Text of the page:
Looking at the former option and assuming it will take 60 seconds on average to check every case, we’ll spend 6 000 seconds which is roughly 1.67 hours. In circumstances of high customer load during the holiday season, that is too slow, and the business aims to resolve the issue as soon as possible.

Let’s now look at the second solution, which looks as follows:

(function() {
    const scrollTopDescriptor = Object.getOwnPropertyDescriptor(Element.prototype, 'scrollTop');
    const originalScrollTopSetter = scrollTopDescriptor.set;
    scrollTopDescriptor.set = function(...args) {
        return originalScrollTopSetter.apply(this, args);
    Object.defineProperty(Element.prototype, 'scrollTop', scrollTopDescriptor);

All we have to do is to execute this snippet when the category page starts loading, then scroll down and wait for the trap to work. Sure enough, we get a long-awaited breakpoint stop triggered by the debugger statement in our custom setter.

Looking at the stack trace on the right panel in Chrome dev tools, we quickly find out that the issue relates to the custom marketing scripts.

The intent was to scroll a page to a particular banner, however, a trivial calculation error resulted in 0 assigned to documentElement.scrollTop. Since that script loads only in production, that explains why the issue wasn’t reproducible on a local machine.

We notify the marketing team about the issue, and they promptly deliver a fix, but there is still one question left unanswered.

Is it possible to improve the second solution and make it more elegant?

Debugging JavaScript in Chrome Developer Tools

Chrome dev tools allow us to put breakpoints in multiple scenarios, for example: animations, DOM mutations, conditional breakpoints, XHR/Fetch, event listeners, exceptions.

Most importantly for us, any function could be automatically paused upon execution with the help of dev tools’ debug function without modifying a single line of a source code or manually placing a breakpoint.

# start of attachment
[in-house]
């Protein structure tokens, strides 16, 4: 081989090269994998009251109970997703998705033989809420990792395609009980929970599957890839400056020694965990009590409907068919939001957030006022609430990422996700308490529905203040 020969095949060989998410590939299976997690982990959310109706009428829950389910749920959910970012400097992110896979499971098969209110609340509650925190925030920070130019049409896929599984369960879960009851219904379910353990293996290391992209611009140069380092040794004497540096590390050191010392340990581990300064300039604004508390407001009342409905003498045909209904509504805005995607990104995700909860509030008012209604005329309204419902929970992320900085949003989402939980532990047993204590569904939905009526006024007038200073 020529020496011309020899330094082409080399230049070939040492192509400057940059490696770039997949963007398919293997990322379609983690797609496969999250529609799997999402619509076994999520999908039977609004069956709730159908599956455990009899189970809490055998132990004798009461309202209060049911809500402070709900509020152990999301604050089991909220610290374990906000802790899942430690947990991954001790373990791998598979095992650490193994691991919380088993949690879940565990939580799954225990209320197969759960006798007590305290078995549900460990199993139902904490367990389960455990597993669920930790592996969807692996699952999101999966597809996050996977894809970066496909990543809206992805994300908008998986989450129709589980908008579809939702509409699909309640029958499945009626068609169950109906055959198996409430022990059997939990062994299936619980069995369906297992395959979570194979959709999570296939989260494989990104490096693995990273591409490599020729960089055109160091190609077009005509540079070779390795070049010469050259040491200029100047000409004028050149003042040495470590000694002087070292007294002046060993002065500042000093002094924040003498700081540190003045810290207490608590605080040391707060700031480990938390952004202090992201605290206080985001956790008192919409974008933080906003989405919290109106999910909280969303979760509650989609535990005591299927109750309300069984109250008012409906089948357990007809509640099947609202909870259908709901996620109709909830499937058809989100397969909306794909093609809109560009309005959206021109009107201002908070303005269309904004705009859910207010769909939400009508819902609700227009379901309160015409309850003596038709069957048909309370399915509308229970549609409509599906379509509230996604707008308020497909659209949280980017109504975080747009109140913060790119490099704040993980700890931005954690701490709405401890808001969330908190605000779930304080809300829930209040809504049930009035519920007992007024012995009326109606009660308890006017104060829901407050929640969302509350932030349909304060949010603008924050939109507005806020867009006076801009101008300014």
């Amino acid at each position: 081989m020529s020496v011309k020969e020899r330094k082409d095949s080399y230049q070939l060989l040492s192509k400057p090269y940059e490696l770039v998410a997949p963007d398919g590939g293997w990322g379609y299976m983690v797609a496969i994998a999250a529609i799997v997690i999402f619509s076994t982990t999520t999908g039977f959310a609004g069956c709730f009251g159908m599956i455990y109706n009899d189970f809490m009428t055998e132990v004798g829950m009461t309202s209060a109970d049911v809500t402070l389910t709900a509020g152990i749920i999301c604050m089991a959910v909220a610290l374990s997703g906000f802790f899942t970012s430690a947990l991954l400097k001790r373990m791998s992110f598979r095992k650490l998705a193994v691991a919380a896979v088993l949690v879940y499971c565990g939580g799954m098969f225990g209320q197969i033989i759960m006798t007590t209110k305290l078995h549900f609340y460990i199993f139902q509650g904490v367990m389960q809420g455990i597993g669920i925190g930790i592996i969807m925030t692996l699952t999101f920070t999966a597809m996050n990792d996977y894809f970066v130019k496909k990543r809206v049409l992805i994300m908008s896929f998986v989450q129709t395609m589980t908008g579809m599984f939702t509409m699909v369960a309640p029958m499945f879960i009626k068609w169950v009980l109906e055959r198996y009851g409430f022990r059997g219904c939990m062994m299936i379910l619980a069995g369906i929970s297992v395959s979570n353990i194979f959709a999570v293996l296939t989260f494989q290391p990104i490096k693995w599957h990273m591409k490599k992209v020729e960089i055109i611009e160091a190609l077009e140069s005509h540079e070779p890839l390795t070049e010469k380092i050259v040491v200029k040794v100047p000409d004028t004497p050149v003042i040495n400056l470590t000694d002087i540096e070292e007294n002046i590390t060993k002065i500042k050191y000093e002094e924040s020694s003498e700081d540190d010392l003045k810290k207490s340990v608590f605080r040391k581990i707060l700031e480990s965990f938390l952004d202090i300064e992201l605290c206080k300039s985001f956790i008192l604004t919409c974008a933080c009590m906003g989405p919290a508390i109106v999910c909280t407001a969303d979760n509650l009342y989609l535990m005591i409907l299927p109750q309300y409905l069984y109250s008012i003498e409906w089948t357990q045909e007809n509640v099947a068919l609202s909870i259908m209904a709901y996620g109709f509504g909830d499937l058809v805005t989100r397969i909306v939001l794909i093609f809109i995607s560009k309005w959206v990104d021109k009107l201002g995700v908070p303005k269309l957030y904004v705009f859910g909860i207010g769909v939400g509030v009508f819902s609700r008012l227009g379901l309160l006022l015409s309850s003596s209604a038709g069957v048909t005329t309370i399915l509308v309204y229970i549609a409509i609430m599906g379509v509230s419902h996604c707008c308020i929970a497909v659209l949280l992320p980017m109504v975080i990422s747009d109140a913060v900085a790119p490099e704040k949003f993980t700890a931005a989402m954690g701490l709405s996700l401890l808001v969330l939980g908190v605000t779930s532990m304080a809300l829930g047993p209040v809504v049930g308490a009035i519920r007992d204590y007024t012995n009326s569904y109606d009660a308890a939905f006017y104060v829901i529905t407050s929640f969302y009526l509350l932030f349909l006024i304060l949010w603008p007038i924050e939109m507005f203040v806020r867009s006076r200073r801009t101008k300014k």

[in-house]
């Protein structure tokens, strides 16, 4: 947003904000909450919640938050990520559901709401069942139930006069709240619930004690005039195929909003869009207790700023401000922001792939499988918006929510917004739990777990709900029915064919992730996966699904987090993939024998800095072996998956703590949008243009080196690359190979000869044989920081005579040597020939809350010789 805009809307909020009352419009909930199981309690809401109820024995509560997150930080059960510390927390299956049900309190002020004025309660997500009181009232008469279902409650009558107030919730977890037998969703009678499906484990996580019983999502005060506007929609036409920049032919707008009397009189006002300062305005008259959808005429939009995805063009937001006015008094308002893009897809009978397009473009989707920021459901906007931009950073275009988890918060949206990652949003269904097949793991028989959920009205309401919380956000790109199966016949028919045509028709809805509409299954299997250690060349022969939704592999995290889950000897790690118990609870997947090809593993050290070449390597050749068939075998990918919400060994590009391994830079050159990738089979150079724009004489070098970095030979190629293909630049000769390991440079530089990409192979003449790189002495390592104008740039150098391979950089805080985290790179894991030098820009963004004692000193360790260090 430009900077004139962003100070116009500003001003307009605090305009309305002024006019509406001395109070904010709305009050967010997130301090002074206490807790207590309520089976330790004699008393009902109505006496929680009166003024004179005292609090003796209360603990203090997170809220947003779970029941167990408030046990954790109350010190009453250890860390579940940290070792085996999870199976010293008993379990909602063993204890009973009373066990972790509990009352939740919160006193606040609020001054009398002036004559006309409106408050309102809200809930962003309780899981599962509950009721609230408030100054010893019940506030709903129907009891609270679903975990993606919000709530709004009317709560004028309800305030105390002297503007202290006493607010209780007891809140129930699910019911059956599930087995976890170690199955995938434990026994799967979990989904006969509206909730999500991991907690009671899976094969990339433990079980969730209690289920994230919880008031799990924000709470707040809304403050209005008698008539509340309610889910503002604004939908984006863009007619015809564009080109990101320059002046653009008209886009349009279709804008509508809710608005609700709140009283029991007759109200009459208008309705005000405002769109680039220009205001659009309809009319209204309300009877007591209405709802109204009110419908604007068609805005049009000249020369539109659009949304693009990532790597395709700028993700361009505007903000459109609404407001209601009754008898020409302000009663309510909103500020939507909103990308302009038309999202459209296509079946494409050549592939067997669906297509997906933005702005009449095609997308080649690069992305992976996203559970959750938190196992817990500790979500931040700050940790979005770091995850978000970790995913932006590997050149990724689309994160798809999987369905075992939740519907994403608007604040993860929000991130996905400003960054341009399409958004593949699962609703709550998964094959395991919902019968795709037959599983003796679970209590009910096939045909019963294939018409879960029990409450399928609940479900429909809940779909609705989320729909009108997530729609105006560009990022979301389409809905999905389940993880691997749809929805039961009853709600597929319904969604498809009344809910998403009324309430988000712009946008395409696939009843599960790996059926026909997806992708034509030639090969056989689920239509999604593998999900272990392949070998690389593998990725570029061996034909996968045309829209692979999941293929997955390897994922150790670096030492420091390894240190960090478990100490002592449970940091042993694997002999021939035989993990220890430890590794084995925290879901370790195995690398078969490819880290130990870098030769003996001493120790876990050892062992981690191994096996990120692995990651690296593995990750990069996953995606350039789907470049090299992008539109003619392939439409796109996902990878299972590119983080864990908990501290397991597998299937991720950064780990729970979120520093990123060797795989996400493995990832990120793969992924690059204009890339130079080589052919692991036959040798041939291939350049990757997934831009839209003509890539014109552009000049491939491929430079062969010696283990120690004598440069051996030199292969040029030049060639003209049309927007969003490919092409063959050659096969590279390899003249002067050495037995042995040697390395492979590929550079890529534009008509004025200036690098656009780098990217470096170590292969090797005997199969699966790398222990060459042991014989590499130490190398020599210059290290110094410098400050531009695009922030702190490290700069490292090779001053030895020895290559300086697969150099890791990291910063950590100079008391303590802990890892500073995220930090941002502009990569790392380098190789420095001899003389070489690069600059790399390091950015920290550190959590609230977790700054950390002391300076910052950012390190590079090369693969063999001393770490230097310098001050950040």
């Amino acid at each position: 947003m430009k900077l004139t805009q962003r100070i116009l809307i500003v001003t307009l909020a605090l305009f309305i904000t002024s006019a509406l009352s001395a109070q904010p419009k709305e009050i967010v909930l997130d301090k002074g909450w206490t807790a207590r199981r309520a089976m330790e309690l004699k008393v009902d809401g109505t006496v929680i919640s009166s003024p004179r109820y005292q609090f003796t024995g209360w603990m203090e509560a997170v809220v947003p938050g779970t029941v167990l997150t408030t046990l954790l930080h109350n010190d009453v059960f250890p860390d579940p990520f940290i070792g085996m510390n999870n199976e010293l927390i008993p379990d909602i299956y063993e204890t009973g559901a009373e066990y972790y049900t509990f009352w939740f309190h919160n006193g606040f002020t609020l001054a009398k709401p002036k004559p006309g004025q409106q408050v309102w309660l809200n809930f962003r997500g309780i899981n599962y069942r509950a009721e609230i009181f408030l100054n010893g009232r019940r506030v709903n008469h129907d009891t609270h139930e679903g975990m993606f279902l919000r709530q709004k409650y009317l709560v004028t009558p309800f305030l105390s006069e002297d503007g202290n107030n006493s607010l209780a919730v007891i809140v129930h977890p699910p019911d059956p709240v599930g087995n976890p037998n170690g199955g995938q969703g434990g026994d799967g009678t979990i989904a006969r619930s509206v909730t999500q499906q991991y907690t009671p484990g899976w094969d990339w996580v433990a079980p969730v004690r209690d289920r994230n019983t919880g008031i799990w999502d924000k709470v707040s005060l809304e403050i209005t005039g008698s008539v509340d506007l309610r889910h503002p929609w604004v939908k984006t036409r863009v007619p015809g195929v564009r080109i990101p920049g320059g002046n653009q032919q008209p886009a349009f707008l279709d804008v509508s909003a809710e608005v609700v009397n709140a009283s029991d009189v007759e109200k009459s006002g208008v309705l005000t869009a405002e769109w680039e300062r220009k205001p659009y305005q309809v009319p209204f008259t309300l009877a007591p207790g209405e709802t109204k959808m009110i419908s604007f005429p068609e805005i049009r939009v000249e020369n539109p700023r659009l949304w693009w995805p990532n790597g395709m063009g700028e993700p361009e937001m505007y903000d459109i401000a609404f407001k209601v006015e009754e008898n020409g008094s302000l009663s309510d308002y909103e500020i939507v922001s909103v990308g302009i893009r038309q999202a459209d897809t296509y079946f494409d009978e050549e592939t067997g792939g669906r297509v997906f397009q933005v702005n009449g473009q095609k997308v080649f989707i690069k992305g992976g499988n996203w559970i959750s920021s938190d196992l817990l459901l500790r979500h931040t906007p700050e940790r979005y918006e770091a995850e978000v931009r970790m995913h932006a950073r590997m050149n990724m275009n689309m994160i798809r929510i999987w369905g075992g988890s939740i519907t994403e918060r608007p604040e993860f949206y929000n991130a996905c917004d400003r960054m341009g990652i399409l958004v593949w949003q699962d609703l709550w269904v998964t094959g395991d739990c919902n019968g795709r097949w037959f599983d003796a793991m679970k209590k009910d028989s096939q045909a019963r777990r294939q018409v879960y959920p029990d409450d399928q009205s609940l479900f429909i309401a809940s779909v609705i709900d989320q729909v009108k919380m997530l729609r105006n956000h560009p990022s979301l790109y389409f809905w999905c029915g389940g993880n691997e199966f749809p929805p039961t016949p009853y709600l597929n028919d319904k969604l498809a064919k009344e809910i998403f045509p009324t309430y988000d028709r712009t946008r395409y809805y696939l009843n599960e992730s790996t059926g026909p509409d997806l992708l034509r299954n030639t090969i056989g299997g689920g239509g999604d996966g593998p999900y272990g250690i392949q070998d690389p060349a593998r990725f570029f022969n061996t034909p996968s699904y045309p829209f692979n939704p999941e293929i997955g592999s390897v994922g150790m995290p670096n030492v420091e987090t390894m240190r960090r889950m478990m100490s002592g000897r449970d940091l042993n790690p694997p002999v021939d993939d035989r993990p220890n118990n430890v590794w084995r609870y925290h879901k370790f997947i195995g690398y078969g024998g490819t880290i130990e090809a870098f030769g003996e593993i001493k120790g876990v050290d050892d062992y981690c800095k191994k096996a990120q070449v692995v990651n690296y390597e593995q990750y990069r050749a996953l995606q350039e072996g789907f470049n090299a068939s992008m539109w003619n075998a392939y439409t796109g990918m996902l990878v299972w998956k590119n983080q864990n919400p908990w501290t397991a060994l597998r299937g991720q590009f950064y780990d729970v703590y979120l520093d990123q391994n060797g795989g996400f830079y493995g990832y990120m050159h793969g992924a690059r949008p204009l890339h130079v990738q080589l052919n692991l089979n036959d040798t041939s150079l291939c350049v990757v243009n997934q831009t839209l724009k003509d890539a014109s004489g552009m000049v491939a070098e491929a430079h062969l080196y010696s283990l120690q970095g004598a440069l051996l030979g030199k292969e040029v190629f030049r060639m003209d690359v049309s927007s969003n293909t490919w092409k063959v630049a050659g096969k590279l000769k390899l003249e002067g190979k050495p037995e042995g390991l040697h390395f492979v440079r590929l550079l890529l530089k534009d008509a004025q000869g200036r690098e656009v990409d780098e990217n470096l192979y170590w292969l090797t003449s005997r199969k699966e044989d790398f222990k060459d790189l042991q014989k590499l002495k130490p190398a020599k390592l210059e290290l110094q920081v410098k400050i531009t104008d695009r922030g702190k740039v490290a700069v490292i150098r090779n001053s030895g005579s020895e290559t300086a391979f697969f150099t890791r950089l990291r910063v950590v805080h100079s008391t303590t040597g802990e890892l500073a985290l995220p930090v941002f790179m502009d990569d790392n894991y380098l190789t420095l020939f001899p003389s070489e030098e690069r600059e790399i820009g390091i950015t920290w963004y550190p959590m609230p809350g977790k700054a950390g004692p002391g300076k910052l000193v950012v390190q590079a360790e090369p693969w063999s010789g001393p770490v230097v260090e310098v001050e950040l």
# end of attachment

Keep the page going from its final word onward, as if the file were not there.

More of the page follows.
Recall that this function takes a function you’d like to debug as an argument and automatically pauses its execution upon invocation. Therefore, it’s possible to rewrite our solution as:

(function() {
    const scrollTopDescriptor = Object.getOwnPropertyDescriptor(Element.prototype, 'scrollTop');

One may think it’s not a big deal if we cut a few lines of code, but the debug function is much more powerful. Remember that we mentioned scrollTop is a configurable accessor property?

If it wouldn’t be configurable, our previous solution with overriding a property descriptor would fail since one can’t redefine a non-configurable object property.

debug works differently and can wrap a setter (or a getter) from a property’s descriptor regardless if it’s configurable or not.

Here’s an example:

(function() {
    const person = {};
    Object.defineProperty(person, 'name', {
        configurable: false,
        get() {
            return this._name ?? 'Unknown';
        set(value) {
            this._name = value;
    const nameDescriptor = Object.getOwnPropertyDescriptor(
    person.name = 'John';


You can try the above-mentioned debugging strategies on this demo page, which is a simplified version of a real project.

The page will scroll up after a randomly picked time in the interval from 3 to 7 seconds when:

  • it first loads
  • a user changes a product category.

Here’s what  a stack trace looks like when the page pauses its execution upon scrolling to the top:


Debugging unobvious things like setters and getters of accessor properties in browser developer tools can be a daunting task, especially within the conditions of high urgency and website traffic. When it comes to investigating issues that are beyond your control, it’s better to be prepared in advance. Arm yourself with the best strategies and tools for the task if you wish to reduce potential revenue losses.

Here’s a quick comparison table of the JS debugging solutions outlined in this article.

Debugging solutionSpeedPreference
Put a breakpoint on every line where a scrollTop might be assigned a value O(n)Low
Override a scrollTop property on Element.prototype with a decorated set method that pauses execution when scrollTop is being assigned a new value O(1)Medium
Pass set from scrollTop descriptor as an argument to debug function O(1)High